2004 Denver Annual Meeting (November 7–10, 2004)

Paper No. 3
Presentation Time: 2:00 PM


TAYLOR, Jason M., Geology, Portland State Univ, P.O. Box 751, Portland, OR 97207 and BURNS, Scott F., Geology Department, Portland State Univ, P.O. Box 751, Portland, OR 97207, burnss@pdx.edu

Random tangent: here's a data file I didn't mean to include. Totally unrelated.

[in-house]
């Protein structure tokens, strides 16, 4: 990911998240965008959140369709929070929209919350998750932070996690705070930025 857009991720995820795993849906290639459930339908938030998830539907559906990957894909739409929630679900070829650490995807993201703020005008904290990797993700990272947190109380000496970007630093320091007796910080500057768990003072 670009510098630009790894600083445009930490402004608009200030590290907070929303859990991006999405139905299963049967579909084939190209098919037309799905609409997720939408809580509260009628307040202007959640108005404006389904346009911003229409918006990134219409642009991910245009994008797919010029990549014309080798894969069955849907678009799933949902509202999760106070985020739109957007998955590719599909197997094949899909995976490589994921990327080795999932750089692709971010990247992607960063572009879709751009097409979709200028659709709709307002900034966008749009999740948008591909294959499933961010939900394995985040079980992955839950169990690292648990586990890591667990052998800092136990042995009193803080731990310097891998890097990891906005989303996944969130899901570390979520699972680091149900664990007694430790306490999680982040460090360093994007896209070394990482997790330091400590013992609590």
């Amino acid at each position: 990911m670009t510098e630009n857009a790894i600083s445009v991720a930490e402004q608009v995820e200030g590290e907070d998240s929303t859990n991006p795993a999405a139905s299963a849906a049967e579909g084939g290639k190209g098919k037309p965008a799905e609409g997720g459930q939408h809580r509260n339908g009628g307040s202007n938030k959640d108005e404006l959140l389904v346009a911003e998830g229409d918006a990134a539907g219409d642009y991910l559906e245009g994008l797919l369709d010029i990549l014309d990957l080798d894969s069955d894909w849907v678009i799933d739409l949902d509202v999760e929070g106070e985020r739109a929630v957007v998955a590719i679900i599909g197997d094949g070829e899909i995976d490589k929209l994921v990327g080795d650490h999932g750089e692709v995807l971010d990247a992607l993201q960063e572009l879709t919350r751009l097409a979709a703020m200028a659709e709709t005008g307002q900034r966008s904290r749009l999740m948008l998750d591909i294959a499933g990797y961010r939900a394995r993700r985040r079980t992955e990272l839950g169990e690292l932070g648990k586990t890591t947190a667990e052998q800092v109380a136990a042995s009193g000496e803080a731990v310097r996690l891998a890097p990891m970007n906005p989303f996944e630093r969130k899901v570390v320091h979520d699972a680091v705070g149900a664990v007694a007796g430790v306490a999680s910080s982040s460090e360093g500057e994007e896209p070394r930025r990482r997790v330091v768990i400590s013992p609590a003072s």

The Castle Lake Debris Dam was created by a debris avalanche that flowed down the Toutle River Valley during the eruption of Mt. St. Helens on May 18, 1980. The dam is approximately 610m long by 425m wide and holds back a volume of 23,400,000 m3 of water. Sources for potential failure are seepage, erosion, slope failures and liquefaction. Using XSTABL, the dam is found to be stable from slope failure under climatic events. Earthquakes are the greatest threat to the long-term stability since they increase driving forces and decrease resisting forces that are not normally present, though ground accelerations and pore pressures increases. To determine the dam's earthquake susceptibility, the effects of amplification, liquefaction and earthquake-induced slope failures were analyzed for Mt. St. Helens Seismic Zone, Cascadia Subduction Zone, and intraslab earthquakes using SPT's, shear wave velocities, SHAKE91, and XSTABL. Results show that peak horizontal accelerations can be as high as 0.7g for crustal quakes and 0.5g for subduction and intraslab quakes. Based on shear wave velcocities and SPT's in the debris dam, a minimum M6.3 earthquake with a peak horizontal acceleration of 0.5g is needed to cause liquefaction on the dam, though the groundwater would have to be 2m higher than its present level. Using SHAKE91, liquefaction is susceptible for all the modeled earthquakes. Earthquake-induced slope failures start occurring with horizontal accelerations of 0.2g. Liquefaction and slope failures will likely occur during an earthquake but will not be large enough to initially release the lake. However, if a large enough portion of the dam is removed, it could change the groundwater system in such a way that piping, heave and internal erosion could retrogressively beach Castle Lake.